Blink-182's Mark Hoppus Shares His Cancer Journey in His Own Words

As the Blink-182 bassist turns 50 years old, his words shed light on a year that's gone from life-or-death news to life-affirming reflection

01 of 15

Breaking News

Mark Hoppus, Cancer
Mark Hoppus/Instagram

Mark Hoppus surprised Blink-182 fans — and himself — on June 23, 2021, when he accidentally revealed that he was undergoing cancer treatments for diffuse large B-cell lymphoma stage 4-A. He had intended to post an image of himself at a chemotherapy clinic (captioned "Yes hello. One cancer treatment please") with only a small group of close contacts, but he inadvertently shared it with a million of his followers on social media.

"Maybe part of me subconsciously posted it to my main, but I definitely didn't do it on purpose," he would tell GQ the following December. "But I don't know. It kind of felt like a Band-Aid had been ripped off and I was able to be honest with people."

02 of 15

'Months of Treatment Ahead'

Mark Hoppus
Mark Hoppus. Kevin Winter/Getty

As loved ones, business associates and news outlets began calling, he quickly drafted a statement and posted it to Twitter: "For the past three months I've been undergoing chemotherapy for cancer. I have cancer."

He admitted, "It sucks and I'm scared, and at the same time I'm blessed with incredible doctors and family and friends to get me through this."

He continued, "I still have months of treatment ahead of me but I'm trying to remain hopeful and positive. Can't wait to be cancer free and see you all at a concert in the hopefully near future. Love to you all."

03 of 15

Life-Changing News

Hoppus had learned of his diagnosis a few months earlier in the spring of 2021. As someone admittedly fixated on healthy living, he'd come through the global COVID-19 pandemic, had gotten himself and his family vaccinated, and he hoped life would go back to some version of normal.

He visited his doctor to get what he thought was a knot in his shoulder checked out. The news came just as he was entering his first session with a new therapist.

He told GQ, "So I walk into the therapist's office and I'm like, 'Oh, hello. How are you doing? Very nice to meet you. Thanks for making the time—hang on a second. I have to take this call.'"

After he received the news he had an aggressive form of blood cancer, he took a minute to register it, he told GQ. "I was like, 'Okay, cool. Thank you very much.' I hang up the phone and turn to [the therapist]. 'Oh, hi. So, yeah, I have cancer. Where do we start?'"

04 of 15


Mark Hoppus

"I had a really dark time after finding out," he acknowledged to GQ. "I went through this whole period of like, not why me, but of course me. Why wouldn't it be me? We've had so much good luck and good fortune, and things have kind of fallen into place for me specifically for so long, that of course I was due. I was due for something tragic."

05 of 15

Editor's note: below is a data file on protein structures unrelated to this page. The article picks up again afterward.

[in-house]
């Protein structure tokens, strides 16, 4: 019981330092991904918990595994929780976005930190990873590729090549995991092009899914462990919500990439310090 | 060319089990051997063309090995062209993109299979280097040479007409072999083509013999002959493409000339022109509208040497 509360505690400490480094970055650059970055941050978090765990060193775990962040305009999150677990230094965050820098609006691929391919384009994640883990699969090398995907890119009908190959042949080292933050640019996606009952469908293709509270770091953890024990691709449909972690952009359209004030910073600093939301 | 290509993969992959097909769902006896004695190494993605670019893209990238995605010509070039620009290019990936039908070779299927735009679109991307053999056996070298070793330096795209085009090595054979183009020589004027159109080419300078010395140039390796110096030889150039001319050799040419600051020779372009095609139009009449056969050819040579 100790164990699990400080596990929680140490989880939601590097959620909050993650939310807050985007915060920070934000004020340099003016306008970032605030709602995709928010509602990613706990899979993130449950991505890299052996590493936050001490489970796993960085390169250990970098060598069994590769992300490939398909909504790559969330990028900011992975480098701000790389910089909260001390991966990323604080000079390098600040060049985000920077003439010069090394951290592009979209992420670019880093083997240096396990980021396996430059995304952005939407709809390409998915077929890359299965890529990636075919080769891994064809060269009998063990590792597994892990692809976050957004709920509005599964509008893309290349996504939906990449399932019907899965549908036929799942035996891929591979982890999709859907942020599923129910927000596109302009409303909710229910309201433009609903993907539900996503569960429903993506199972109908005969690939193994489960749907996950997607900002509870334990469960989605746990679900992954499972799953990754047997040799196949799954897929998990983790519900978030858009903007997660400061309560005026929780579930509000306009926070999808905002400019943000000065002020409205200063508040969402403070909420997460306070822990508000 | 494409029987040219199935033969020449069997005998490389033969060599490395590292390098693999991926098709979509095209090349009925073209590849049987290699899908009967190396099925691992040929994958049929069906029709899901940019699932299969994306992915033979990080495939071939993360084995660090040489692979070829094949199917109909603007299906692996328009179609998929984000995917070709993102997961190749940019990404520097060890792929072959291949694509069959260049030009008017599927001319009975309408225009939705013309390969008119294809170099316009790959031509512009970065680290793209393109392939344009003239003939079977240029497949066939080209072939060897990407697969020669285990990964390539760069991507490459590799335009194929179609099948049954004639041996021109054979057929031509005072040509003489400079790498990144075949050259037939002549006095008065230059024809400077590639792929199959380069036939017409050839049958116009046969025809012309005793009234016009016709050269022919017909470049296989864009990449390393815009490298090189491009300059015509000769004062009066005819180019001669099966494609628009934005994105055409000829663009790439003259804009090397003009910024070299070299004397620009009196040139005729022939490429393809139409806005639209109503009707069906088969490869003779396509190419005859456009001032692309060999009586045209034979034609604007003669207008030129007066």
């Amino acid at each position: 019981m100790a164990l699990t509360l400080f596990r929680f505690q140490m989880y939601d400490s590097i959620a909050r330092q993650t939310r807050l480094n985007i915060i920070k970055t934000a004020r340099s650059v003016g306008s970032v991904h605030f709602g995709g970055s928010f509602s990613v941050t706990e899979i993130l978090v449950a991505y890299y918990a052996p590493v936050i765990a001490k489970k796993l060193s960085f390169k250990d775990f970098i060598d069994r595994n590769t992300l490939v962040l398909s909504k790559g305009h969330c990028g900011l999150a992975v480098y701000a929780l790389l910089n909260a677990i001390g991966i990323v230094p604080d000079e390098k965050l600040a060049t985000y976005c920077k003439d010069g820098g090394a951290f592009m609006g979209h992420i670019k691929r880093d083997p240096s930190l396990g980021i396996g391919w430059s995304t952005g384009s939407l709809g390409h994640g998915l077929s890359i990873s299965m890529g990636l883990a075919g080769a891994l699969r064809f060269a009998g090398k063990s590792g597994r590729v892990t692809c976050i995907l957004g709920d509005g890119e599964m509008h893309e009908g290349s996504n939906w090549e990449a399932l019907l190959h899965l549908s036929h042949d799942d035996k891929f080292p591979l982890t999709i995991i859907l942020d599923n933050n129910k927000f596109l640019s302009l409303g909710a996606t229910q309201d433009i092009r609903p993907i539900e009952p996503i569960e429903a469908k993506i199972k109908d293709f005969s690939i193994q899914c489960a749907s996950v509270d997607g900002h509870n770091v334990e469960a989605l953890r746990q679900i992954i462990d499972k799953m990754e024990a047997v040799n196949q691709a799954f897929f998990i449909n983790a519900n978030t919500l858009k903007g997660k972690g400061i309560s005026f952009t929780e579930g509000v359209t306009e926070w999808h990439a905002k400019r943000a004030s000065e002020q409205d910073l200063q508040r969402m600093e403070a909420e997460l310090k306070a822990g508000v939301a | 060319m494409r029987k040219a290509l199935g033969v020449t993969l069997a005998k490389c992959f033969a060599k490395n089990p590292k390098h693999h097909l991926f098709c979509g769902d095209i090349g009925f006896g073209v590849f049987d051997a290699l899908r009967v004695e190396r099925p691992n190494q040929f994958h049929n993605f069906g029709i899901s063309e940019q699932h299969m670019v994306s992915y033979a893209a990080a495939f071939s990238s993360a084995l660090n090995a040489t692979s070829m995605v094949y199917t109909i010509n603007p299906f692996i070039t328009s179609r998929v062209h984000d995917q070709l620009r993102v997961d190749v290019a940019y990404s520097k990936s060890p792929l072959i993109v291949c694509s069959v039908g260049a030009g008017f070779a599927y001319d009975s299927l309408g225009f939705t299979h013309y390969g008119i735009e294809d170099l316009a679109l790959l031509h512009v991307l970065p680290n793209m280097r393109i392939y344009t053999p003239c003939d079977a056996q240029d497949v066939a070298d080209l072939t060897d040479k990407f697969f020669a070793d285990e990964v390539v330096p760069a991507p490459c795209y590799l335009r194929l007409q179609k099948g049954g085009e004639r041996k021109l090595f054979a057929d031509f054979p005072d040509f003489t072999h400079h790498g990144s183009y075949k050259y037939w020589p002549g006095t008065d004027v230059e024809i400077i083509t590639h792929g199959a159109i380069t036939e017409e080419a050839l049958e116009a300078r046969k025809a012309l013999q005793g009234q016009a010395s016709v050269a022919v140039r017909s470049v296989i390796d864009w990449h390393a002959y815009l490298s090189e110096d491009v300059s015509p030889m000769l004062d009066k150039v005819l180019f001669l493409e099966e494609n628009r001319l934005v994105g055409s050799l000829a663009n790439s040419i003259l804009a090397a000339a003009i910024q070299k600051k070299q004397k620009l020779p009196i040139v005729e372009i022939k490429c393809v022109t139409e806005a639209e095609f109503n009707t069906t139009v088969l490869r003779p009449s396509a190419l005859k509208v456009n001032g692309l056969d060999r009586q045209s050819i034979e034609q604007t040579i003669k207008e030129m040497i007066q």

Staying Grounded

As he began chemotherapy, Hoppus picked up a token of his journey. "After my first round of chemotherapy, I went out and got a cactus that has this really cool mutation in it," he told GQ. "And I really felt attached to it because that's a mutated plant, and my own mutation happening at the same time."

The crested blue cereus was part of what Hoppus called his "little cancer garden."

"I feel connected to them," he shared on Instagram on July 10. "I sit here in the morning with them, drinking my coffee, and we're like 'well this is weird...'"

06 of 15

Family Reunion

Estevan Oriol/Getty Images.

Hoppus also used his new frame of mind to address some of his relationships, including the distance that had grown between him and Blink-182 singer Tom DeLonge in the years since DeLonge first left the band in 2005.

When DeLonge called Hoppus on an unrelated matter in 2021, a few weeks after the lymphoma diagnosis, Hoppus shared his news. Shortly after that, DeLonge went to Hoppus' house and was surprised to find drummer Travis Barker there, too.

"I was like, 'Oh s---, band meeting!" DeLonge told GQ. The trio reminisced and "got into more life stuff. What we've learned over the years about ourselves. How we've grown, how nothing really matters when it boils down to what we were dealing with in that moment. And so, it wasn't some big meeting about Blink-182, it was more about brothers meeting and saying, 'How do we support Mark?'"

Over time, they repaired their relationship, with DeLonge explaining in September 2021: "We're just boys and bands. Women are so much better at this stuff than we are. I always tell my wife, 'Boys are weird because unless it's a big deal, we're either going to fistfight or we're just going to brush it under the rug. There's no gray area.'"

07 of 15

In Treatment

When Hoppus revealed his diagnosis to the world in June, he was in the middle of a punishing course of chemotherapy. He struggled through bouts of depression and doubt — not to mention deep physical discomfort — throughout the summer.

"Chemo is like being on the worst international, overnight flight where you can't sleep or get comfortable. I felt so s--ty," he told GQ.

He posted a photo he'd taken in June to Instagram on Thanksgiving 2021, writing that, at the time he took the photo, he was "halfway through chemo, no idea if it was working or not, relegated to the bathroom floor, retching."

On July 2, he wrote on Twitter: "Everything about chemo sucks except the part where it hopefully saves my life."

08 of 15

Keeping Perspective

The Thanksgiving post also included this coda: "If I ever complain about something trivial or unimportant, please show me this photo to remind me of how bad things can be, and how truly blessed I am."

As summer progressed, his situation was beginning to look up.

"I feel much better than yesterday," he said in an update streamed on Twitch in late June. "Yesterday was hellish for me and I woke up today feeling better. I went for a walk, and I had a decent breakfast, and I haven't felt like I was going to throw up today, so we'll take it as a win."

Later that week, he shared a characteristically wry post on Instagram for American Independence Day, writing, "The Cancer Haver wishes you all a very happy Fourth of July weekend."